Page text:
Dreamchild (Gavin Millar, 1985) is the only film in which cousin Coral Browne has first billing, before Ian Holm in this case. But the spotlight is really on his character. We know where Alice Liddell Hargreaves is coming from (mock turtles and gryphons) and going to (big bucks in American advertising) but Charles Dodgson is still somewhat enigmatic, and perhaps more crucially now than he was in 1985. To what extent was he a paedophile? He attempted to destroy before he died the many photos he had taken of naked young girls, but one or two have been preserved. Holm perfectly captures the ambiguity of Dodgson’s relationship with little Alice (the well-known photo here is one he took of her as a beggar). Unfortunately, he is not given the lines to recreate the intelligence and wit of Lewis Carroll.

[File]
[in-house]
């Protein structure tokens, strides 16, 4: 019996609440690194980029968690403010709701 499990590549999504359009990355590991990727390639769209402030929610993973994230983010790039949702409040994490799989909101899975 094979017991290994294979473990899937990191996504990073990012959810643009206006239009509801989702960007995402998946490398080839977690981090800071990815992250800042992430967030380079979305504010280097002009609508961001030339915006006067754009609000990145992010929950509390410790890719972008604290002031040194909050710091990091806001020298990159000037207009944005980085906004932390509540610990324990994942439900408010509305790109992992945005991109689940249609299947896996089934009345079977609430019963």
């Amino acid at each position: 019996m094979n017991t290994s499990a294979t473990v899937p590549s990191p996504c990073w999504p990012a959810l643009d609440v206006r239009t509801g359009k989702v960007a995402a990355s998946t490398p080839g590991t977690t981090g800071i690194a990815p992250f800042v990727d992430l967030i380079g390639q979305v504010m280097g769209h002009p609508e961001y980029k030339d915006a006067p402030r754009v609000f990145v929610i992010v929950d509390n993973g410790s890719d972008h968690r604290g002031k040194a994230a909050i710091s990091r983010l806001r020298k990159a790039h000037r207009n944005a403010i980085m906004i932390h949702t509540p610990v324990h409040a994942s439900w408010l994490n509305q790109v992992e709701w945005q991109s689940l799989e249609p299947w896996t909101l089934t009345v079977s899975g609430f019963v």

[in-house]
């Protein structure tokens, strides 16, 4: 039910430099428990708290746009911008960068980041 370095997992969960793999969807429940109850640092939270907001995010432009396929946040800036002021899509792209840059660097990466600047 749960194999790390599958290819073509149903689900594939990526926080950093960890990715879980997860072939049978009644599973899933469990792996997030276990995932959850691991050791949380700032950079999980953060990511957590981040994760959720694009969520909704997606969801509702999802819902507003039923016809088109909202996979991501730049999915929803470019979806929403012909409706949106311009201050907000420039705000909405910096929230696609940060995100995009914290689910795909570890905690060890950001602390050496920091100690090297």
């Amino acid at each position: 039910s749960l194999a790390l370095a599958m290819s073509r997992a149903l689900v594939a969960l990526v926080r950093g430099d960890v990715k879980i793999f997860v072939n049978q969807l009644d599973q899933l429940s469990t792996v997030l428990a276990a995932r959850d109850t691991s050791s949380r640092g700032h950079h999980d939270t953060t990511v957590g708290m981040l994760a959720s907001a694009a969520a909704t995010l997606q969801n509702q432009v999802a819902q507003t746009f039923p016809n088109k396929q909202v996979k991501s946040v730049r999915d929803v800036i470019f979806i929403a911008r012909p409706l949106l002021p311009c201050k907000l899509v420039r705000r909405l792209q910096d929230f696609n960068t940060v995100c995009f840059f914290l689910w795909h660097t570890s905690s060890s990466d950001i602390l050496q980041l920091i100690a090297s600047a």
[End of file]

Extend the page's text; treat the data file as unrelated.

(Oh ... I thought the contributions made by Jim Henson’s puppets [or whatever you call them] were appalling. Maybe that was as good as anyone could do in 1985, but I think the film would have been better without them.)

Exploring the somewhat darker and more mysterious side of the Lewis Carroll classic book, the movie follows Alice Liddell (the book's inspiration) as an old woman who is haunted by the characters she was once so amused by.

Dreamchild (Gavin Millar, 1985)

Garry Gillard | New: 14 March, 2017 | Now: 14 March, 2017